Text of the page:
I learned a lot about Shakespeare at Bona’s. But another part of my university education took place at rehearsals and backstage at the Garret Theater with Dr. Stephen Gray-Lewis.
I have vivid memories of those times. Times of working hard, playing hard and stretching myself both physically and emotionally. Of feeling comfortable in my own skin. Lifelong friendships were formed learning lines and learning to negotiate relationships. Some you would come to love, and some, not so much.
A master class in my education happened at ‘The Dr’s” table. At the end of each production he would host a cast dinner party at his home. For the sake of disclosure, the dining hall food was nothing to write home about. Remember writing home?
After the first semester’s production I looked forward to the dinner for, well, the food. Eating in someone’s home having been away from home for several months felt like an occasion. And it felt great to “be in a professor’s house.” Did they live like other people? Would his home be terribly sophisticated (As I saw him?) or casual and bohemian? It was a reflection of him — warm, sophisticated, elegant and comfortable.
At that first party I remained focused on the food until we sat at the table. And sat. And relaxed. And talked. We talked about theater and books and campus gossip. And food. He listened to us and respected what we had to say. Imagine that as a college freshman.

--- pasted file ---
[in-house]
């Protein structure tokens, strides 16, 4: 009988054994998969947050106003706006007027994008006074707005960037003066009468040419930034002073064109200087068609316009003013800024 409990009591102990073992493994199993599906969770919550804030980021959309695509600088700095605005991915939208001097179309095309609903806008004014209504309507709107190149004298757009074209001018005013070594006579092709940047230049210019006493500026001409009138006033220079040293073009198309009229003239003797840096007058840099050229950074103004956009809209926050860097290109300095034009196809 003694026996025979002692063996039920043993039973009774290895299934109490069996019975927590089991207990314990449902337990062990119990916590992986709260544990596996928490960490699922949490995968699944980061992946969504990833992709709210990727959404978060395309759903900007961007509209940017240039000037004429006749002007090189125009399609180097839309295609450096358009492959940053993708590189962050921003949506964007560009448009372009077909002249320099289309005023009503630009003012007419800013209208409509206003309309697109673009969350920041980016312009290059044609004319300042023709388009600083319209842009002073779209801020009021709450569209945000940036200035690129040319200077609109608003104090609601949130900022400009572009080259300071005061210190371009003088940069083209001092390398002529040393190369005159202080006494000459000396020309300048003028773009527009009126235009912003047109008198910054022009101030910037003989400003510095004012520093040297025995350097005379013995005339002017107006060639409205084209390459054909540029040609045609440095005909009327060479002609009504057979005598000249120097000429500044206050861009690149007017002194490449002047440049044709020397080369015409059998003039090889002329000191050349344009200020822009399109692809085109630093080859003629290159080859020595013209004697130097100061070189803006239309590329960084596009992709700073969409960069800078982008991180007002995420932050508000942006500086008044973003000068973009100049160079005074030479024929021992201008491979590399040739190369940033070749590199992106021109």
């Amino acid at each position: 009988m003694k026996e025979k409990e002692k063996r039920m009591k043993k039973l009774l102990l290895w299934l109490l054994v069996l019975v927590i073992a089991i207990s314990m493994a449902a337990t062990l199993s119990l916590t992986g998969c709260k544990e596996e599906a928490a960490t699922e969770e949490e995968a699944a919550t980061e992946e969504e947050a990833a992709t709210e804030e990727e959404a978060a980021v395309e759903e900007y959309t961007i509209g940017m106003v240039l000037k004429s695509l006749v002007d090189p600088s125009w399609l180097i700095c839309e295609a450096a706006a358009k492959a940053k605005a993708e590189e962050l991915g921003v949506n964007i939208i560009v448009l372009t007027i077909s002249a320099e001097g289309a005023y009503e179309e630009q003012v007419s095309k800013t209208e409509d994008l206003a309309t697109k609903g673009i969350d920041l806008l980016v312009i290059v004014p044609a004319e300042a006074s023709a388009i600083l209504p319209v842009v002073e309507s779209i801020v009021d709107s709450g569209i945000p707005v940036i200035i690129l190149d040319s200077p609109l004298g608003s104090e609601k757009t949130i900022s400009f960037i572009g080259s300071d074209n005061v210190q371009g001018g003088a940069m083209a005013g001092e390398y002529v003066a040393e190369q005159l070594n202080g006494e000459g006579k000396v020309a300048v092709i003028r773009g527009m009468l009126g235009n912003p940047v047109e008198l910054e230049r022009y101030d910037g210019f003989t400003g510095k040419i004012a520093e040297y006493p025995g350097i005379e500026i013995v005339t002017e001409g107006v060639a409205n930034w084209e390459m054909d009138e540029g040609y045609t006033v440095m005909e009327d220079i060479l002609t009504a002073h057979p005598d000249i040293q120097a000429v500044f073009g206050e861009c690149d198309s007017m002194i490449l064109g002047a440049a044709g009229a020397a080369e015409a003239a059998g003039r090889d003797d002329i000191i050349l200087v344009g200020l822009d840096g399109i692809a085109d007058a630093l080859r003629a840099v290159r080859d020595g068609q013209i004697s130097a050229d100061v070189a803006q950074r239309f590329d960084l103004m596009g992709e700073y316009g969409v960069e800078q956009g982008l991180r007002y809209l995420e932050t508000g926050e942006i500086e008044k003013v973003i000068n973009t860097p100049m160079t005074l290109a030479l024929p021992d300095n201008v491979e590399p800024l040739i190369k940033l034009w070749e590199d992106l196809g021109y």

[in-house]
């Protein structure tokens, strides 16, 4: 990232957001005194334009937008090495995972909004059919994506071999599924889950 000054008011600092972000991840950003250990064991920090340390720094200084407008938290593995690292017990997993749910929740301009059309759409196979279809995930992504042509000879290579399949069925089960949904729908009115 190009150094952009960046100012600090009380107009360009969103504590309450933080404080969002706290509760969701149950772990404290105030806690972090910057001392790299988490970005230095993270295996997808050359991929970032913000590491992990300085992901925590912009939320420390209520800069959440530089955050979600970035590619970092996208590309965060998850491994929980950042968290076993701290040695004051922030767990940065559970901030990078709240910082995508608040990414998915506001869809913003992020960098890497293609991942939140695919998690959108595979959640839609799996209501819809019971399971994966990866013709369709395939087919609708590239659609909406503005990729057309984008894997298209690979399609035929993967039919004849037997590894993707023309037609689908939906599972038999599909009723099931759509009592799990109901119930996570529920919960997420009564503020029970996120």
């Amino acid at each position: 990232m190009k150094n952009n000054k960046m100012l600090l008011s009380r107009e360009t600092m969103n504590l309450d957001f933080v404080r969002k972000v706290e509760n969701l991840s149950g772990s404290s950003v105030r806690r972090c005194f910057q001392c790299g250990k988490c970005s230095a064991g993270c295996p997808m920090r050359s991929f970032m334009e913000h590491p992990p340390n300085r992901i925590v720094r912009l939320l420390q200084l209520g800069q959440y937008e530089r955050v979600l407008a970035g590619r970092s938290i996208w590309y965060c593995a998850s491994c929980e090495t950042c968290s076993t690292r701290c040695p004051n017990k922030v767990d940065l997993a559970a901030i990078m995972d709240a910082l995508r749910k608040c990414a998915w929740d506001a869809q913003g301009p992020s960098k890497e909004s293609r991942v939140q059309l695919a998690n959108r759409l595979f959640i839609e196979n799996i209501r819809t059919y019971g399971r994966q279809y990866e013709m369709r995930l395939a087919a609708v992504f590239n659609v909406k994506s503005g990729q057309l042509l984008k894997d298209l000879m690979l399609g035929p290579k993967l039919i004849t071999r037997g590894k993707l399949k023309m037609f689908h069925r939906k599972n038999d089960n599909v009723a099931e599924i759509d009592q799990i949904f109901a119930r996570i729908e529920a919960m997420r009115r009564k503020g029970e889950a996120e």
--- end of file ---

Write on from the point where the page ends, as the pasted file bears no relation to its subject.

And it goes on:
Eventually, a group of us would come in the afternoon and help prepare the food. We’d sing and dance in the kitchen reliving moments from the latest production. He taught us how to cook, but really taught us about sharing — sharing our thoughts, aspirations, complaints, ourselves.
I learned that from him and in my home I hope our guests feel so embraced at the table. That it is a place to gather and share more than food.
When he passed away, my dear friends Leigh and Ed. Simone (current SBU faculty members) gave me his red paella pan. I never use it without thinking of him and reciting Shakespeare’s verse: “Small cheer and great welcome makes a merry feast.” I think he’d like that.
Patricia Ryan Lampl graduated from St. Bonaventure University with a degree in English Literature. Ms. Lampl is an author and has published four children’s books. Her book, MY BLANKIE, was voted one of the best of the year by Nick Jr. Magazine. She has written for Huffington Post, Newsday, Self Magazine, Nick Jr. Magazine and Adoption Today. She is the co-author of LOVE FOR GROWN-UPS: The Garter Brides’ Guide to Marrying For Life When You’ve Already Got a Life – a relationship guide for women over 35 on how to meet Mr. Right, marry and find life-long happiness. Ms. Lampl is an accomplished television producer. She headed production supervision for Sesame Workshop and produced “Cookie Monster’s Best Bites,” “Big Bird Sings” and “Big Bag” for the Cartoon Network. She co-produced HBO’s Emmy nominated series “What Matters” and has worked with A&E, Great Performances, The Miss Universe Pageant and VH-1. Currently, as essay she wrote has been included in the anthology CARRIED IN OUR HEARTS published by Penguin.
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